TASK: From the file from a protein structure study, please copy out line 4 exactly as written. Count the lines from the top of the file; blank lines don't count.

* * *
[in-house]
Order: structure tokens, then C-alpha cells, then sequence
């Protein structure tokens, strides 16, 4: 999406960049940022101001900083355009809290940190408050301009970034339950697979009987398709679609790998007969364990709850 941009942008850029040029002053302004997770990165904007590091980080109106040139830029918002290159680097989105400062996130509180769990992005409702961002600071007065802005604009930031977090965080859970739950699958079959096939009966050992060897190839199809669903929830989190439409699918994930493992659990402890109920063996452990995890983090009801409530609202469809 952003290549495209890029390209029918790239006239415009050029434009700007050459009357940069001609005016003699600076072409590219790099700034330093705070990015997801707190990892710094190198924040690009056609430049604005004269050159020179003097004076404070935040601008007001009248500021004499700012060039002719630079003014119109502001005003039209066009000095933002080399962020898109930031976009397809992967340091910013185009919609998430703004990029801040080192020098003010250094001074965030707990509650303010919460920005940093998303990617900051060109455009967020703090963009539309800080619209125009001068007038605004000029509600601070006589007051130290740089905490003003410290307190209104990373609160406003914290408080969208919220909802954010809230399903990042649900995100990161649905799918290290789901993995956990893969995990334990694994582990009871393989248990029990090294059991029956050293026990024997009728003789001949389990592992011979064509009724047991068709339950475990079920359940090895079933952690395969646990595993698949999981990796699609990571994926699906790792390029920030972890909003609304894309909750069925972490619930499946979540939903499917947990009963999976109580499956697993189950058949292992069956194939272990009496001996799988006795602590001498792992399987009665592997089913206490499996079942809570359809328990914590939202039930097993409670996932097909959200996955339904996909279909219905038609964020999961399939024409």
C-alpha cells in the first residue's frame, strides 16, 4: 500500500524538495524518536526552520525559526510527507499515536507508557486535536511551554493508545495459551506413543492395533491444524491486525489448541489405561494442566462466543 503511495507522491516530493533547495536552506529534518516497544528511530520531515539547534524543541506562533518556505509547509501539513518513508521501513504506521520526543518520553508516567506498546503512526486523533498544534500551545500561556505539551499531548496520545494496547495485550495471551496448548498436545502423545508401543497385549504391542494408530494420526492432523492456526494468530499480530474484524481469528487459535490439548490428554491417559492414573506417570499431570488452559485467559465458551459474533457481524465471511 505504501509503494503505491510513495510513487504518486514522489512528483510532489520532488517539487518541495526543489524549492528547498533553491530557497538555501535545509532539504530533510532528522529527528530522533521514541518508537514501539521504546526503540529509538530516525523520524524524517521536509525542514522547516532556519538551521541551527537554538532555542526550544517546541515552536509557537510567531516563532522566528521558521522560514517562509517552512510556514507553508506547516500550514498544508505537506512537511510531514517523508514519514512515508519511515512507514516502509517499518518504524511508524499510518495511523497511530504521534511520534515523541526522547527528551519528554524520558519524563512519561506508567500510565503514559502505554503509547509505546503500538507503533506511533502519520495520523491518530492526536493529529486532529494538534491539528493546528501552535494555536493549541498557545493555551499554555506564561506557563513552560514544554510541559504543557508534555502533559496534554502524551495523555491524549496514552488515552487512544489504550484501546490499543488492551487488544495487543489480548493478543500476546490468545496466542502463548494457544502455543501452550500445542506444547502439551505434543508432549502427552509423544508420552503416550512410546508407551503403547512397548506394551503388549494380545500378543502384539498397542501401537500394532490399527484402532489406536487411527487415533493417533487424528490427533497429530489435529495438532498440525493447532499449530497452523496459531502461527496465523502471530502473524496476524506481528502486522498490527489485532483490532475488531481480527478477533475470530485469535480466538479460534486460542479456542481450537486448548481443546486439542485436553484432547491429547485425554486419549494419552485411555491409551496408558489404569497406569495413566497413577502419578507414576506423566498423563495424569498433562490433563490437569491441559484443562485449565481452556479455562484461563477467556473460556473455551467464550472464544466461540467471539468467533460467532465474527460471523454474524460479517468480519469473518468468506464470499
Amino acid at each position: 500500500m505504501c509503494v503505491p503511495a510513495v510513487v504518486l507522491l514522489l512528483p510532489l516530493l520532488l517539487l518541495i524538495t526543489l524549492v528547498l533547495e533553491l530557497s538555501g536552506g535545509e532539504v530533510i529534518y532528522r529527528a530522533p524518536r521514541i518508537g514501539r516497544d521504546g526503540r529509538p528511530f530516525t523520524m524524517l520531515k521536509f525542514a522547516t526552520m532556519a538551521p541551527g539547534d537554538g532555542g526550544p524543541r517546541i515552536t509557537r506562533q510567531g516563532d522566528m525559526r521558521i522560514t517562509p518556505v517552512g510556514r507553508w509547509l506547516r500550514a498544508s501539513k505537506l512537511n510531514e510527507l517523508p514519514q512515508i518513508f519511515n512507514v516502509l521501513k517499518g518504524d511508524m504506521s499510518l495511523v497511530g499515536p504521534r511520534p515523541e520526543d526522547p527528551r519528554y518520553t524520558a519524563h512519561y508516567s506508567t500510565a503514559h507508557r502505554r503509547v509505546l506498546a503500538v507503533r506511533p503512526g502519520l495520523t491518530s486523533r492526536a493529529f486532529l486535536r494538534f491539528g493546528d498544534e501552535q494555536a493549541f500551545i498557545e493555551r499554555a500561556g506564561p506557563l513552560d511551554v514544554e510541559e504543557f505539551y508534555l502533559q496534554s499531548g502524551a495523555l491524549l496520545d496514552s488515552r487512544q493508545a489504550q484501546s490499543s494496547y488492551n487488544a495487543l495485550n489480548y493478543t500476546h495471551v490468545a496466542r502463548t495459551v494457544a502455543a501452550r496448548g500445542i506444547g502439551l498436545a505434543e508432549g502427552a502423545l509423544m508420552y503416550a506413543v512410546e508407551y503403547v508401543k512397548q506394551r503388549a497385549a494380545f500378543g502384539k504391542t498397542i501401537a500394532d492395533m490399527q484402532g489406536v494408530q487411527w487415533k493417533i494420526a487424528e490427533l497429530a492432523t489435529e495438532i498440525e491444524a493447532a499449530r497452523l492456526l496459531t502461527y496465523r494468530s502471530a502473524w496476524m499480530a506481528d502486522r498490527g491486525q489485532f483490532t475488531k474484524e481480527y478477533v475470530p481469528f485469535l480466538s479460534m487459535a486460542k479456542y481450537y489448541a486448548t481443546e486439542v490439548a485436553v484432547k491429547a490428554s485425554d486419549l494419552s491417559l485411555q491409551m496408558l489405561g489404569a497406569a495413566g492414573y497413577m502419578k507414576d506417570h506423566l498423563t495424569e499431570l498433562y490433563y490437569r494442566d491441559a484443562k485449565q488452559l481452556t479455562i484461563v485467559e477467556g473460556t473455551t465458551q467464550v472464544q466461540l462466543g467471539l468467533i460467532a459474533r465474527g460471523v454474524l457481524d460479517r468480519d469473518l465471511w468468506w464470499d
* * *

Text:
C-alpha cells in the first residue's frame, strides 16, 4: 500500500524538495524518536526552520525559526510527507499515536507508557486535536511551554493508545495459551506413543492395533491444524491486525489448541489405561494442566462466543 503511495507522491516530493533547495536552506529534518516497544528511530520531515539547534524543541506562533518556505509547509501539513518513508521501513504506521520526543518520553508516567506498546503512526486523533498544534500551545500561556505539551499531548496520545494496547495485550495471551496448548498436545502423545508401543497385549504391542494408530494420526492432523492456526494468530499480530474484524481469528487459535490439548490428554491417559492414573506417570499431570488452559485467559465458551459474533457481524465471511 505504501509503494503505491510513495510513487504518486514522489512528483510532489520532488517539487518541495526543489524549492528547498533553491530557497538555501535545509532539504530533510532528522529527528530522533521514541518508537514501539521504546526503540529509538530516525523520524524524517521536509525542514522547516532556519538551521541551527537554538532555542526550544517546541515552536509557537510567531516563532522566528521558521522560514517562509517552512510556514507553508506547516500550514498544508505537506512537511510531514517523508514519514512515508519511515512507514516502509517499518518504524511508524499510518495511523497511530504521534511520534515523541526522547527528551519528554524520558519524563512519561506508567500510565503514559502505554503509547509505546503500538507503533506511533502519520495520523491518530492526536493529529486532529494538534491539528493546528501552535494555536493549541498557545493555551499554555506564561506557563513552560514544554510541559504543557508534555502533559496534554502524551495523555491524549496514552488515552487512544489504550484501546490499543488492551487488544495487543489480548493478543500476546490468545496466542502463548494457544502455543501452550500445542506444547502439551505434543508432549502427552509423544508420552503416550512410546508407551503403547512397548506394551503388549494380545500378543502384539498397542501401537500394532490399527484402532489406536487411527487415533493417533487424528490427533497429530489435529495438532498440525493447532499449530497452523496459531502461527496465523502471530502473524496476524506481528502486522498490527489485532483490532475488531481480527478477533475470530485469535480466538479460534486460542479456542481450537486448548481443546486439542485436553484432547491429547485425554486419549494419552485411555491409551496408558489404569497406569495413566497413577502419578507414576506423566498423563495424569498433562490433563490437569491441559484443562485449565481452556479455562484461563477467556473460556473455551467464550472464544466461540467471539468467533460467532465474527460471523454474524460479517468480519469473518468468506464470499